One of the scarier events of the past 40 years for some of us older baby boomers was the advent of the personal computer. We saw them coming in the ’70s, and by the ’80s many of us were expected to actually learn how to operate a PC.
Four decades ago, guys my age were asking, “Have you learned to operate a computer yet?”
In the autumn of 1987 I was computer illiterate, but I was shopping for a computer for my family, thinking a new PC might be a nice family Christmas gift.
At the office my secretary had a PC on her desk, and I was happy to still be using my electric typewriter. If I needed something done on the computer, my secretary would take care of it.
Our children, ages 14 and 10 at the time, would be needing a computer for their school work, I assumed.
Then, in mid-December, a head hunter called and told me about a “career opportunity” that sounded promising. One thing led to another and by mid-January 1988 I was involved in a lengthy job interview for that career opportunity. The three men representing the prospective employer were proud of their efforts to equip their properties with the latest computerization (Apple MacIntosh) and advised that the individual they hired would be expected to be (or to become) proficient in the use of a computer.
That news was unsettling, but the situation represented a true career opportunity, so when it was offered I accepted. Besides, the company’s IT (Information Technology) guy told me that MacIntosh computers were easy to operate.
When I began my new job several weeks later, I was 40 years old and still computer illiterate. After the corporate IT guy installed a new Macintosh computer on my desk, he gave me a 15-minute tutorial and then left.
The next morning I remembered how to turn on the computer but had forgotten at least half of what the IT guy told me the day before. I finally figured out the word processor, but the design and spreadsheet programs remained out of my mental reach.
I had been advised that our annual budgeting process would begin in September and that it would be done on Excel spreadsheets. My budgeting experience heretofore was with paper spreadsheets, a calculator, a sharp No. 2 pencil and a sturdy eraser.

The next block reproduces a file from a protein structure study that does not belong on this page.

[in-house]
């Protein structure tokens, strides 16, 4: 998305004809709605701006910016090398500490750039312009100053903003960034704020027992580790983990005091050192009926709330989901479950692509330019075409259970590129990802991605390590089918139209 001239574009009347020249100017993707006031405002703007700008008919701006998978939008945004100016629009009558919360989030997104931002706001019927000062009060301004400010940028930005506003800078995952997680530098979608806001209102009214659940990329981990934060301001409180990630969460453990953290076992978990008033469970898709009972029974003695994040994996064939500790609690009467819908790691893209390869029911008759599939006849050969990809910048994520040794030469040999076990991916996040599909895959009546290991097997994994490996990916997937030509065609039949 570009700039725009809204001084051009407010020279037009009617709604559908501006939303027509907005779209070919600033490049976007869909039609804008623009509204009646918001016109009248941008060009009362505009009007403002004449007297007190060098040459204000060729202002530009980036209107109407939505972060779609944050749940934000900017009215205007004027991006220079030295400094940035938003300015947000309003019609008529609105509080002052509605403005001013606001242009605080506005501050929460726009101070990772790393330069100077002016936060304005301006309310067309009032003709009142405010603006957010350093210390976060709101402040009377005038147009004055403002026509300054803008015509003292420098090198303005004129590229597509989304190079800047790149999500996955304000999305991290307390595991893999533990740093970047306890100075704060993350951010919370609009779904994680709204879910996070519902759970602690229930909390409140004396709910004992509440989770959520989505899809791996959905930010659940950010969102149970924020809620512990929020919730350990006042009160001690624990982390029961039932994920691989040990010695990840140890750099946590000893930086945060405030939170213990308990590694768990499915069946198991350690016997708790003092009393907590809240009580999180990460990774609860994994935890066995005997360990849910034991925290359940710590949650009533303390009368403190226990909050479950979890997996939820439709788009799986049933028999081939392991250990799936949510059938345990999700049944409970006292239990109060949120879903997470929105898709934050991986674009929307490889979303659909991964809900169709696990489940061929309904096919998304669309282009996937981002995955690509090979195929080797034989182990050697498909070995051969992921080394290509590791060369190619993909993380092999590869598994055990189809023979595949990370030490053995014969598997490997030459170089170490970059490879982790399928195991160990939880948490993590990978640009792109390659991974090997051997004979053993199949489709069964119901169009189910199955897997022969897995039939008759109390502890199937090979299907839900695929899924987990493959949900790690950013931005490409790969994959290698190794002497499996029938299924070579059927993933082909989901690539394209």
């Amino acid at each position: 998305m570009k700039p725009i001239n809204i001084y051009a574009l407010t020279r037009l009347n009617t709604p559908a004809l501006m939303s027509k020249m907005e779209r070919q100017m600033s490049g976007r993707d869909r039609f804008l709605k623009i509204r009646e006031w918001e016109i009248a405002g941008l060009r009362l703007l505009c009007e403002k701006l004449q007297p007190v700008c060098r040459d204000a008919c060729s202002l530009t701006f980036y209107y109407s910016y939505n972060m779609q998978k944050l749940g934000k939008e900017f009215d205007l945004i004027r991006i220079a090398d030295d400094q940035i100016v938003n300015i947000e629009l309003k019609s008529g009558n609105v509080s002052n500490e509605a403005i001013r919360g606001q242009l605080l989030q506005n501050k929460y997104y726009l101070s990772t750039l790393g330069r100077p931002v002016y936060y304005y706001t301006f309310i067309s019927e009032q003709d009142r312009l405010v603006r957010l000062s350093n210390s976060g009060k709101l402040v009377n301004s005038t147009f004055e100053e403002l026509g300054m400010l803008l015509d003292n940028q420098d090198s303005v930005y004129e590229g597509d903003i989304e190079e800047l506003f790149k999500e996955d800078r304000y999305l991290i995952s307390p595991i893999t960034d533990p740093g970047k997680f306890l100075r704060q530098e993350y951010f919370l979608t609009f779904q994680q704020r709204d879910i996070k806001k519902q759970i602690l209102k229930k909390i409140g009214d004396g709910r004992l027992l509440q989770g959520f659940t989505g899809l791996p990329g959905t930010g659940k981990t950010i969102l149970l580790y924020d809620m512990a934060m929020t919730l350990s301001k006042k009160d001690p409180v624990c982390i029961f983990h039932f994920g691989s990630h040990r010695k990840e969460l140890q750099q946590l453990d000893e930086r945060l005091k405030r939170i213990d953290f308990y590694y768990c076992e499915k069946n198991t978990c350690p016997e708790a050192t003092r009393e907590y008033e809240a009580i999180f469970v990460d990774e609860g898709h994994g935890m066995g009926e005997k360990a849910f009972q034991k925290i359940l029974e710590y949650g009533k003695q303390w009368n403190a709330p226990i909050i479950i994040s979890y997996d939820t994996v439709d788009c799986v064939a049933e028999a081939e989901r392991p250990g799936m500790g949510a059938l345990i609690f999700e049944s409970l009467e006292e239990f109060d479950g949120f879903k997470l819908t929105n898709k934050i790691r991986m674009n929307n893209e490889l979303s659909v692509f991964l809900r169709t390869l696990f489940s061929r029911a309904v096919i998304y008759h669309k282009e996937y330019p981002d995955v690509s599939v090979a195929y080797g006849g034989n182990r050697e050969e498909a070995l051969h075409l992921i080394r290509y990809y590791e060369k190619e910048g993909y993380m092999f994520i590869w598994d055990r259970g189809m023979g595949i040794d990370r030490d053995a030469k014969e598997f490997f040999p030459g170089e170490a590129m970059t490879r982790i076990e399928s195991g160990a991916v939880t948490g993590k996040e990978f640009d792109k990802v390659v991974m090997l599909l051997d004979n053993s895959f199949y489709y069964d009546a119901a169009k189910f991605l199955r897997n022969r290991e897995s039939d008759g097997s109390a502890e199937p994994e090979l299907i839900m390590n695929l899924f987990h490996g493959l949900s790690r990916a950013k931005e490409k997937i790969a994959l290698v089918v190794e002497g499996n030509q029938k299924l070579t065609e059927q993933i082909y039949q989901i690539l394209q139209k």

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It was now mid-June and I was getting nervous about my failure to acquire necessary computer skills.
Meanwhile, we had hired a young woman in the production department who showed exemplary skills on Mac computers. I asked her for help.
Within an hour this young woman had shown me how to set up an Excel spreadsheet and the essentials of designing a basic advertisement.
Budget time came and went and, in spite of some challenges, I presented corporate management with a budget that needed only a few minor tweaks.
By the end of that first year of honing computer skills I was amazed at the efficiencies provided by desktop computers.
Over the decades since, I have enjoyed learning more computer skills including PowerPoint and web design.
At a professional improvement seminar about 20 years ago, the instructor told me that he had out-of-work students who had been earning well into six figures but had never learned to do things as simple as email. Now they had to learn these skills to find new employment.
Looking back, I was glad I learned these things when I was a youngster of 40.
When I see toddlers playing games on their mother’s cellphones, I remember the computer skills I had to learn as a middle-aged adult. And I marvel at changes I have seen in my lifetime.
Arvid Huisman began writing Country Roads 32 years ago, and today the column appears in several Iowa newspapers. He can be contacted at email@example.com.